We explained the situation and asked if there were two seats left on the flight to Bristol, thinking we could get a night bus home. The representative said one of our options would be to fly to Bristol but she would see if there was another flight to London. When everyone on the Bristol flight had boarded the last bus to the plane, the bus driver came to the representative to see if boarding was complete, and she told him to wait while she confirmed whether we could go on the London flight. Minutes later she managed to secure us two places on a different London flight, printed our new boarding passes and gave the green light for the bus to leave for the Bristol flight. We made it to London the same night with a four-hour delay, and choice and creativity created my most memorable and positive customer service experience.

How to start the transformation

The representative did not make small talk or apologise, she was busy finding a solution to a tricky problem. Building an organisation where representatives adopt this new way of working requires a shift in mindset, technology and support, with sponsorship from leadership.

Train your representatives – to be more effective and efficient by adopting solution-oriented language and making them aware of the priorities of the customers. Techniques for problem solving, focusing on providing options and giving customers a final choice, will further improve the methodology and outcome of problem solving.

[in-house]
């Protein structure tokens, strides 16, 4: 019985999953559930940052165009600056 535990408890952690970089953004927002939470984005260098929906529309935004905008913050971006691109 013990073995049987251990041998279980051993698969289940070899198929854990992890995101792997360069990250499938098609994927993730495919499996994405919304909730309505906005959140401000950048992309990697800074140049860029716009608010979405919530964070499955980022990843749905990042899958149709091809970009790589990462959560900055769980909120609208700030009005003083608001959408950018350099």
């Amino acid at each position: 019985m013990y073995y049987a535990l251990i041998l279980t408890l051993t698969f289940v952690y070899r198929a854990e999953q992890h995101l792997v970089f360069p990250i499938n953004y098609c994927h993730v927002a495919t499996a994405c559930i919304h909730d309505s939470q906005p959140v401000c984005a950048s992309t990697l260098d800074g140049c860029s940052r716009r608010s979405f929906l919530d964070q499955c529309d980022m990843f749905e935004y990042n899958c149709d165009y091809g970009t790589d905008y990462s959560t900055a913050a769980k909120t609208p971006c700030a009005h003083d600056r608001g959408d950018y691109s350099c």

Enlighten your representatives – by giving them the tools, data and insights to help customers. Clarifying what data representatives need and how they need to access it at the frontline to help customers will further amplify the effectiveness of your representatives.

(This article demonstrates how you can use data to create a better understanding of customer experience by seeing interactions from their perspective:https://www.clarasys.com/insights/thinking/the-power-of-managing-cx/ )

Empower your representatives – by giving them more autonomy to come up with creative solutions. One reason for ‘computer says no’ representatives is that they do not feel supported in the organisation to think flexibly and creatively, as they may worry about violating company policy. It is the role of leadership to create a safe zone where representatives can think creatively and go the extra mile to help customers without fear of losing their jobs.

We seldom give information in the way we absorb it, and new findings also suggest we rarely provide help in the way we seek it. When representatives become true masters of empathy, they can focus on providing a choice of creative and energetically produced solutions. This can be a powerful approach, transforming objectively negative outcomes into positive experiences, which ultimately leads to better customer experience.